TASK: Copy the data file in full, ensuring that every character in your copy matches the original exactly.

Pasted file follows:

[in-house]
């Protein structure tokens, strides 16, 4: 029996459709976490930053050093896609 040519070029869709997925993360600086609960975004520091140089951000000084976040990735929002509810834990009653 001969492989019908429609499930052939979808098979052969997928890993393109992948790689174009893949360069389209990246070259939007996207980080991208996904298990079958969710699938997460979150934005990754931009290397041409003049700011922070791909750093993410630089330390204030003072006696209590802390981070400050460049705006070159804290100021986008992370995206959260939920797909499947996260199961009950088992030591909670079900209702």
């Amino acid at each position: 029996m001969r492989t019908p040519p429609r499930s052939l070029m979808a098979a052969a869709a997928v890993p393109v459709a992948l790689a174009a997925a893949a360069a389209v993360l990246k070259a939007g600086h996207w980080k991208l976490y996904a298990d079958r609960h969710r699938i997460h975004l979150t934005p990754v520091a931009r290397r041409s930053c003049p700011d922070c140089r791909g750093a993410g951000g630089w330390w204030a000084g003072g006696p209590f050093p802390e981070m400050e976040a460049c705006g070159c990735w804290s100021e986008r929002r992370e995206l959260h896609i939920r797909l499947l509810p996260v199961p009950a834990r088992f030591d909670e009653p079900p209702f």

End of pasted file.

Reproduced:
[in-house]
């Protein structure tokens, strides 16, 4: 029996459709976490930053050093896609 040519070029869709997925993360600086609960975004520091140089951000000084976040990735929002509810834990009653 001969492989019908429609499930052939979808098979052969997928890993393109992948790689174009893949360069389209990246070259939007996207980080991208996904298990079958969710699938997460979150934005990754931009290397041409003049700011922070791909750093993410630089330390204030003072006696209590802390981070400050460049705006070159804290100021986008992370995206959260939920797909499947996260199961009950088992030591909670079900209702």
């Amino acid at each position: 029996m001969r492989t019908p040519p429609r499930s052939l070029m979808a098979a052969a869709a997928v890993p393109v459709a992948l790689a174009a997925a893949a360069a389209v993360l990246k070259a939007g600086h996207w980080k991208l976490y996904a298990d079958r609960h969710r699938i997460h975004l979150t934005p990754v520091a931009r290397r041409s930053c003049p700011d922070c140089r791909g750093a993410g951000g630089w330390w204030a000084g003072g006696p209590f050093p802390e981070m400050e976040a460049c705006g070159c990735w804290s100021e986008r929002r992370e995206l959260h896609i939920r797909l499947l509810p996260v199961p009950a834990r088992f030591d909670e009653p079900p209702f």